Tuesday, December 22, 2015

For It Is Tuesday


Trudeau, who has yet to stand up to Putin, admires the country that keeps North Korea going:

North Korea expressed outrage on Tuesday at Canada's "slanderous" reaction to a sentence of hard labor for life for a Canadian Christian convicted of subversion.

Hyeon Soo Lim, a South Korean-born Canadian who was the head pastor at one of Canada's largest churches, had been held by North Korea since February. He was sentenced on Wednesday, a ruling Canada called "unduly harsh."

North Korea's highest court said Lim had attempted to overthrow the government and undermine its social system with "religious activities" for the past 18 years, China's official Xinhua news agency reported.

"Public officials of Canada, including its premier, have been rashly unleashing malicious slander against our republic about the hard labor for life sentence against him," the North's KCNA news agency quoted a North Korean Foreign Ministry spokesman as saying.

"We cannot suppress outrage that the Canadian government dares to pick a quarrel with our fair and just judicial decision speaking of 'concern' and 'violation of international law' when its citizen has committed a vicious crime against us."

Canada's unreasonable position would only complicate the case, the spokesman was quoted as saying, without elaborating.

Canadian Prime Minister Justin Trudeau said after the ruling: "The issues of North Korea's governance and judicial system are well known. We are very concerned about someone being sentenced to life in North Korea."

(Sidebar: bullsh--.) 

The doctor at the heart of the fight against Quebec's assisted-dying law promised Tuesday he will not back down despite the province's top court ruling that the legislation is constitutional and can remain in effect.

The Quebec Court of Appeal overturned a lower court decision aimed at suspending implementation of the law.

Criminal Code provisions banning assisted suicide are invalid because they were struck down by the Supreme Court, the appeals court ruled Tuesday.

That means Quebec's law doesn't conflict with the federal statutes, which take precedence in the country's legal system.

A Quebec Superior Court justice ruled last month the law contravened Sec. 14 of the Criminal Code, which states people cannot consent to having death inflicted on them.

Quebec appealed that decision.

The Supreme Court ruled the federal law banning assisted suicide unconstitutional last February, but suspended its decision for one year to give the government time to create a new law.

"There is no doubt" the articles of the Criminal Code regarding assisted suicide "are constitutionally invalid," the appeals court said in its ruling.

That makes exemptions to those Criminal Code provisions possible under certain circumstances and means the Quebec law is constitutional, the court added.

The Superior Court justice ruled in favour of Dr. Paul Saba and a handicapped woman, who were hoping to postpone implementation of the law until at least February.

Saba said he was disappointed by Tuesday's ruling but promised to take Quebec to court once again.

Wearing a dress blue uniform, Sgt. Bowe Bergdahl faced a military judge Tuesday for the first time since the U.S. Army decided to proceed with a military trial that could result in a life sentence for his disappearance in Afghanistan in 2009.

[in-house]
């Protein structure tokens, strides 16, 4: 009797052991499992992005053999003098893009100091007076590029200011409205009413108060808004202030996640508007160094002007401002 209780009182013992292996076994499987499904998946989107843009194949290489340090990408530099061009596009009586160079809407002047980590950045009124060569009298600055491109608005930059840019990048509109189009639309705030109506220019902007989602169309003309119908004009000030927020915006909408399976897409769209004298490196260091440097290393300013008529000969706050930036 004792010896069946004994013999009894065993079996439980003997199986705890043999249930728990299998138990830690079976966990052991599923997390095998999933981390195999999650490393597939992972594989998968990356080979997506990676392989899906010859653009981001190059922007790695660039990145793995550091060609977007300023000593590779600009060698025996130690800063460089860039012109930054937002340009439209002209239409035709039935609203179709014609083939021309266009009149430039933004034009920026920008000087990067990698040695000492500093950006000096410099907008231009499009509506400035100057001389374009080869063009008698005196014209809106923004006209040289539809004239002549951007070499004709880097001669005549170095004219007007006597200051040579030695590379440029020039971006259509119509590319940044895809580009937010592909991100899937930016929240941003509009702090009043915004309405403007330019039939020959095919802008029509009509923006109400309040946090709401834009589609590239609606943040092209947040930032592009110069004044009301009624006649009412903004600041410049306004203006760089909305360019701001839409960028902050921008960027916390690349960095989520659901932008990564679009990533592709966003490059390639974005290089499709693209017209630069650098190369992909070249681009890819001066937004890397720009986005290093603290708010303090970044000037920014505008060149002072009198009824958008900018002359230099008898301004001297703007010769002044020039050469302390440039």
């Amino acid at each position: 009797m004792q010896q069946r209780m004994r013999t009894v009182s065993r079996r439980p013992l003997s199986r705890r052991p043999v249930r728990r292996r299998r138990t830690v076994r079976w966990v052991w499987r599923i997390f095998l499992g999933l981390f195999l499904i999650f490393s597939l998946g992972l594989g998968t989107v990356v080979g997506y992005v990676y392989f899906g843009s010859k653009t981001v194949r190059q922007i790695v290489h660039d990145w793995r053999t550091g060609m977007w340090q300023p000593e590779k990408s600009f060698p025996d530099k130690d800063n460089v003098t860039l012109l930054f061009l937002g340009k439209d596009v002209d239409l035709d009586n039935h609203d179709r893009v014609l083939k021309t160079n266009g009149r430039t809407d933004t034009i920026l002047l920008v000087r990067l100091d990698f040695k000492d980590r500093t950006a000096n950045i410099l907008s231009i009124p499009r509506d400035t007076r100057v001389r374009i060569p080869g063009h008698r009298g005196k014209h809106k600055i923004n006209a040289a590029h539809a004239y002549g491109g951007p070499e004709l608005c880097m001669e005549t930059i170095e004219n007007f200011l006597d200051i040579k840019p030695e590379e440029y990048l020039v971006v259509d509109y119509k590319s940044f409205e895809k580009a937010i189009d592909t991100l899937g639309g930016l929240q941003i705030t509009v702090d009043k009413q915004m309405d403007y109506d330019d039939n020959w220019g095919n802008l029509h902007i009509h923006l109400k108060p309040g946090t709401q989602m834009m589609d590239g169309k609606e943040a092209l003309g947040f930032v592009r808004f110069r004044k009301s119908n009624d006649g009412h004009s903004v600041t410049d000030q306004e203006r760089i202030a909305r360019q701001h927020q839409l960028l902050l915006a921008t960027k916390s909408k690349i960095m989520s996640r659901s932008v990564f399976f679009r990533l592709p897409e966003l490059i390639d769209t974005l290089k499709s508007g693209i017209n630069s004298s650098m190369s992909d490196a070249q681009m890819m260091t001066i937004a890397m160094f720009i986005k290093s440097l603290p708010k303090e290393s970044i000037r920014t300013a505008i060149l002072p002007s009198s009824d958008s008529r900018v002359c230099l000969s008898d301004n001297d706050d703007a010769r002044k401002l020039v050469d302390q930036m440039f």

Bergdahl, who was held by the Taliban for five years after he walked off a base, was arraigned during a short hearing on charges of desertion and misbehaviour before the enemy, a relatively rare charge that carries the severe punishment. If convicted of desertion, he could get up to five years in prison.

Now people will see that helping is for suckers thanks to these thugs:

A Saskatchewan woman says she may never stop to help a stranger on the highway ever again after she and a friend were attacked on the weekend.

Kristen Alm says they were headed toward home about 3 a.m. on Saturday when they noticed a rolled-over SUV and saw a group of people waving for help.

But when the Good Samaritans pulled over, they were dragged from their vehicle and beaten by the group, who then stole the friend's car and drove off.

Five people, including three teens, face multiple charges in the carjacking.

The group is also accused in two armed robberies near Clavet before rolling the SUV, which police say was stolen.

They were arrested in North Battleford, Sask., following a police chase that started in the north end of Saskatoon.

The anti-fun squad invokes the Constitution in an attempt to ban Christmas:

Atheist objections to public Nativity scenes are nothing new, but a leading atheist group has shown a pattern this year of challenging displays of the Christmas message.

Several actions, legal and otherwise, have been initiated across the country this Christmas season by the Freedom From Religion Foundation (FFRF).

A federal judge barred Concord Community Schools in Elkhart, Indiana, December 2 from having a live Nativity scene in its annual Christmas program, a 45-year tradition for the school system, after the FFRF and ACLU sued in October. The performances were scheduled for December 11 and 12, according to CRUX, and the case is due in court January 7.

Elsewhere in Indiana, the FFRF was behind an “atheist nativity” erected in late November at the Franklin County Courthouse.

The display, a “Bill of Rights nativity” containing George Washington, Benjamin Franklin, Thomas Jefferson and the Statue of Liberty with the Bill of Rights in a manger, was to go up next to the traditional Nativity.

These nouveau Cromwellians don't really think George Washington would support them, do they?

Where are the anti-Ramadan ads?

 Finally: Sarah Palin makes fun of Tina Fey:

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